Rufus Wainwright on why he has nothing to complain about,
some of the most turbulent in his life. The subject of death – primarily that of his folk singer mother Kate Mcgarrigle, who died in January 2010 – is addressed on several songs, most notably Sometimes You Need and Candles.
“Well, that song [ Candles] is particularly holy for me. I mean, I’m not baptised Catholic, but I do light candles for the Virgin Mary. I’ve always had a thing for her. I’m more of a ‘real Madonna’ fan; her early, early phase – like Byzantine,” he deadpans. “And lo and behold, having a hankering for that hocus pocus business, I would light candles for my mother all the time while she was alive. And once she died, I went to three different churches in one week to light a candle for her, and all three churches were out of candles. So I took that as a message, like my mom was saying ‘Don’t worry Rufus, I’m on my way, I’ll be OK – take care of yourself’. But the next church I went to after that was in Paris, Notre Dame. And as I was lighting it, I thought ‘Oh, of course. Kate wanted it done at Notre Dame. None of these silly little second-rate corner churches in New York City,’” he laughs. “And then the song came to me.
“I guess I’m a believer; if you believe, it will come. Maybe I’m an idiot in that way, but I get a lot of good songs.”
If death inspired one lyrical thread on Out of the Game, it’s balanced by its opposing
tenet: birth. Wainwright became a father last year to Viva, whose mother is Lorca Cohen (daughter of Leonard). The beautiful piano ballad Montauk addresses the one-year-old and makes reference to both “dad” and “other dad” – Wainwright’s partner, Jorn Weisbrodt, whom he will marry later this year. To say that he is in a different personal space these days would be something of an understatement.
“I think I’ve always been someone who’s conscientious about staying on the bright side of the affair,” he says of the highs and lows of the last two years. “I can be cutting, I can be witty, I can be controversial – but I’m never, ever mean. Never.
“Except, y’know, to certain critics concerning opera reviews,” he adds, arching an eyebrow. “And the same goes for writing a song about my daughter. I’m mindful that there is a silver lining in anything I’m gonna say about her – or anyone else, for that matter. I mean, I grew up with Loudon Wainwright, and part of his brilliance is that there is no filter: he will write about anything – whatever he’s feeling. He can be really reckless at times, but he really goes for the truth of the matter. And I’m very lucky to have that example in my consciousness, because he always pushes the envelope. Sometimes it explodes, and sometimes, y’know . . .” he smiles, a glint in his eye, “. . . it’s full of cash.”
His tumultuous relationship with Wainwright Snr has been well documented in the past, but recent events have brought a re-evalution of their relationship.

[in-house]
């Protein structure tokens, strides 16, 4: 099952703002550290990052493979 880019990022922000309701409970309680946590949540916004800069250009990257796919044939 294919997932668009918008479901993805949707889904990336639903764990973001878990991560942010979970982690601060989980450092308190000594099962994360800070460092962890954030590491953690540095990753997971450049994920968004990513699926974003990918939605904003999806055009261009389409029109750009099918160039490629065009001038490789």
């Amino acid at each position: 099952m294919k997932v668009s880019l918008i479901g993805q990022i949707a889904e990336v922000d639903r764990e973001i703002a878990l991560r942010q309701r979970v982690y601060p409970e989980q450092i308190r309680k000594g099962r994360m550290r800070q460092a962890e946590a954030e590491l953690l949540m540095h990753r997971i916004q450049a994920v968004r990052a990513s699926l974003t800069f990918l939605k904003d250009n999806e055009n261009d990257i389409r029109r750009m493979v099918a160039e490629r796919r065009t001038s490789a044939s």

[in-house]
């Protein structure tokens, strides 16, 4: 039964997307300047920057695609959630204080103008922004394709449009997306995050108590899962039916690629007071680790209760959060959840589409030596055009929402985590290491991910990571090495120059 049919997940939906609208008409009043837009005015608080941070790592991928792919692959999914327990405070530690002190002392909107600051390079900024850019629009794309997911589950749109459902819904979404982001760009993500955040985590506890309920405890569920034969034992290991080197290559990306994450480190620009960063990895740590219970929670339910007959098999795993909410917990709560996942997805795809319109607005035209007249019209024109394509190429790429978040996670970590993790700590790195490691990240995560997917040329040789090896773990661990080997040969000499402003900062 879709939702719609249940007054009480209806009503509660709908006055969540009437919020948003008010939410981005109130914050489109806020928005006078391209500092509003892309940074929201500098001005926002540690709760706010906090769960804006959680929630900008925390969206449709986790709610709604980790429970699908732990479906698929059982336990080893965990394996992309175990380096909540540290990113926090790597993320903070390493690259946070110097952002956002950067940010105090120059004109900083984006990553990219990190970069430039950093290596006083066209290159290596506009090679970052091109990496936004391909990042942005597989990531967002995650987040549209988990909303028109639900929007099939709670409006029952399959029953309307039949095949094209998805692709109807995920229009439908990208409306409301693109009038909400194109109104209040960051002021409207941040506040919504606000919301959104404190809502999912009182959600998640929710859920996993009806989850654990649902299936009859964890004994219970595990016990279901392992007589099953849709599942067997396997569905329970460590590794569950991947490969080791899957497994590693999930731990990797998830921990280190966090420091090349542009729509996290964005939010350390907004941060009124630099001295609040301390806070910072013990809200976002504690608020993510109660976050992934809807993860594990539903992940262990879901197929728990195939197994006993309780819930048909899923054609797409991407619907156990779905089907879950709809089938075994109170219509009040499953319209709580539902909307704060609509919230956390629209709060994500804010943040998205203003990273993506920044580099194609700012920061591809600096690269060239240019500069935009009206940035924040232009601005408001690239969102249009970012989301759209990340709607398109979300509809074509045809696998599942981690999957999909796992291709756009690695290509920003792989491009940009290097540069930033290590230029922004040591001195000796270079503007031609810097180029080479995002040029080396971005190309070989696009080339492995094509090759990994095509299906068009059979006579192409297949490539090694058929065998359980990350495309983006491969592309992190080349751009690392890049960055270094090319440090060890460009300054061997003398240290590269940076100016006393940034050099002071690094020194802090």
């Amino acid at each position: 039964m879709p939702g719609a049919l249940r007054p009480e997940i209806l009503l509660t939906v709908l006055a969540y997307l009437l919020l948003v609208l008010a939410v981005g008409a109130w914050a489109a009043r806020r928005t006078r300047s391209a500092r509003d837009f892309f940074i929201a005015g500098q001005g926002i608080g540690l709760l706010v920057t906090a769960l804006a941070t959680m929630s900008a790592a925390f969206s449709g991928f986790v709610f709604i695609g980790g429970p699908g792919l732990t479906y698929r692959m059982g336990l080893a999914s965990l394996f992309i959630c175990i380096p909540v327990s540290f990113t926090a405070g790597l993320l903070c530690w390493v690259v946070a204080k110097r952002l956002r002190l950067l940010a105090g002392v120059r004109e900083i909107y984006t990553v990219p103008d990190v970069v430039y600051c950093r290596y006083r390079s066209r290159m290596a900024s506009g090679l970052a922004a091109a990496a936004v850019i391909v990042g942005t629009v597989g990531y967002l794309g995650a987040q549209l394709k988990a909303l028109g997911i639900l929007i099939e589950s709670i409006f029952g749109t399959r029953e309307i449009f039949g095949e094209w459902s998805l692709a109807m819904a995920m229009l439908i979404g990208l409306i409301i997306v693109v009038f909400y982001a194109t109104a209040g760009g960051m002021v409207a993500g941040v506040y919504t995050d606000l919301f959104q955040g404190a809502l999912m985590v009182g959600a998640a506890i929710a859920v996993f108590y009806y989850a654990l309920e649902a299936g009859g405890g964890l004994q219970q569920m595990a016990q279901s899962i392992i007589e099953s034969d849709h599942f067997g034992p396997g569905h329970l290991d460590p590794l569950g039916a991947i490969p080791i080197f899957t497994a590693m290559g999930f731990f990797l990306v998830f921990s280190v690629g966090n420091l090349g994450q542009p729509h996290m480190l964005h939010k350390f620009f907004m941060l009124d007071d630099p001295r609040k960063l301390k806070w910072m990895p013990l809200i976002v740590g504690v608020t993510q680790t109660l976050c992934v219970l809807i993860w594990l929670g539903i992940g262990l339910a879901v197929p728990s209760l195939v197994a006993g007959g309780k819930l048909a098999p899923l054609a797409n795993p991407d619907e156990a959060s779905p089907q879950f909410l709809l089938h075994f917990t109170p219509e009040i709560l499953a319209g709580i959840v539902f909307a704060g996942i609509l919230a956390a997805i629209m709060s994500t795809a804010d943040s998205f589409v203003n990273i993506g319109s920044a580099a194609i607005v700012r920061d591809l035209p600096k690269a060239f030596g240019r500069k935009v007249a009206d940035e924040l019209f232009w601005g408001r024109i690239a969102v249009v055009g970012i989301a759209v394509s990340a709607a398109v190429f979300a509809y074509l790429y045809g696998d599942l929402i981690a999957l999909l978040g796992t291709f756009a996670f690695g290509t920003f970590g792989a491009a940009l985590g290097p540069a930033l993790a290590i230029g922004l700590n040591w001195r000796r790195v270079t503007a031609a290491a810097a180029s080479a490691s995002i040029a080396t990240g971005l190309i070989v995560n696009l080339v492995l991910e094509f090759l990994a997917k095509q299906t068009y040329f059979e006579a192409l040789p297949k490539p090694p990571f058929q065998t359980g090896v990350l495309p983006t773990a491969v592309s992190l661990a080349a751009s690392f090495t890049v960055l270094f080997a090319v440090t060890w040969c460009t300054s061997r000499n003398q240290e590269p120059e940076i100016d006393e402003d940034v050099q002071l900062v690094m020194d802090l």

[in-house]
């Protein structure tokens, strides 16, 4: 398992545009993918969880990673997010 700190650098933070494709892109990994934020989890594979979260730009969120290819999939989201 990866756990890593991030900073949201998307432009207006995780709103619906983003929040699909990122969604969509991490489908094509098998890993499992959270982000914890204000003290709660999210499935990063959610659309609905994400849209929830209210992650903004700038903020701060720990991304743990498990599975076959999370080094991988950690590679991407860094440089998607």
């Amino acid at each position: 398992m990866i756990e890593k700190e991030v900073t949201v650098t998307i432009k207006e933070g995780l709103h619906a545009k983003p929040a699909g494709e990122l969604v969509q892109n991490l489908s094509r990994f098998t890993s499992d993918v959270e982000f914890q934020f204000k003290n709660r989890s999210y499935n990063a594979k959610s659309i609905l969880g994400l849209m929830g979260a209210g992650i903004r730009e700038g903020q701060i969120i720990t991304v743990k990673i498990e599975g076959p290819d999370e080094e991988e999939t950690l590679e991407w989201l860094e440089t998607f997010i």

“Well, especially after the death of my mother, there’s not much point in being negative about your parents, because once you lose one . . . well, it just gives you such a different perspective,” he nods. “I do admire him. I especially admire his singing voice. I mean, he’s singing better now than he ever has, and he’s acting in a play right now in New York, and I know he’s happiest when he’s actually acting, he loves the theatre.”
As the title track of Out of the Game makes clear, the 38-year-old Wainwright – some- thing of a firebrand in his early 20s – has come to accept that he’s now older and wiser. “Well, I feel like I gotta keep my nose clean a lot more now, in terms of having kids and being in a marriage and wanting to write another opera, and being deep in that field,” he says.
“You gotta work out, and moisturise, and sing your scales and stuff. But I think that’s how I’ve survived in my life. My existence is that I just throw these big projects in front of me, and do whatev- er it takes to accomplish them. Number one thing: stay alive!”
Now that “project pop” has been completed, what exactly does he hope to achieve from it? Is superstardom an objective?
“I mean, I think I should win some Grammys . . . I think I should be heard in elevators, that sort of thing. And also, I wouldn’t mind some kind of . . . not so much recognition, but ummm . . . money?” he jokes.
“Oh, I don’t know. I’ve done very, very well, and I’ve nothing to complain about – and if worst comes to worst, I’ll just keep playing Carnegie Hall, so I shouldn’t be that concerned about it. But that being said, whether it’s Neil Tennant, or Elton John, or Sting – a lot of the people that I know personally who are just more wildly successful than I am – I’d like to bridge that gap a little bit. I’m tired of being the poor cousin.” A Broadway musical may be the next scheme on the cards. “I think that’s the one big thing that has to come to fruition at some point, aside from operas, or song cycles, or whatever – especially living in New York,” he says, stretching his limbs and smiling. “But Steven Sondheim is what, 85 or something? I’ve still got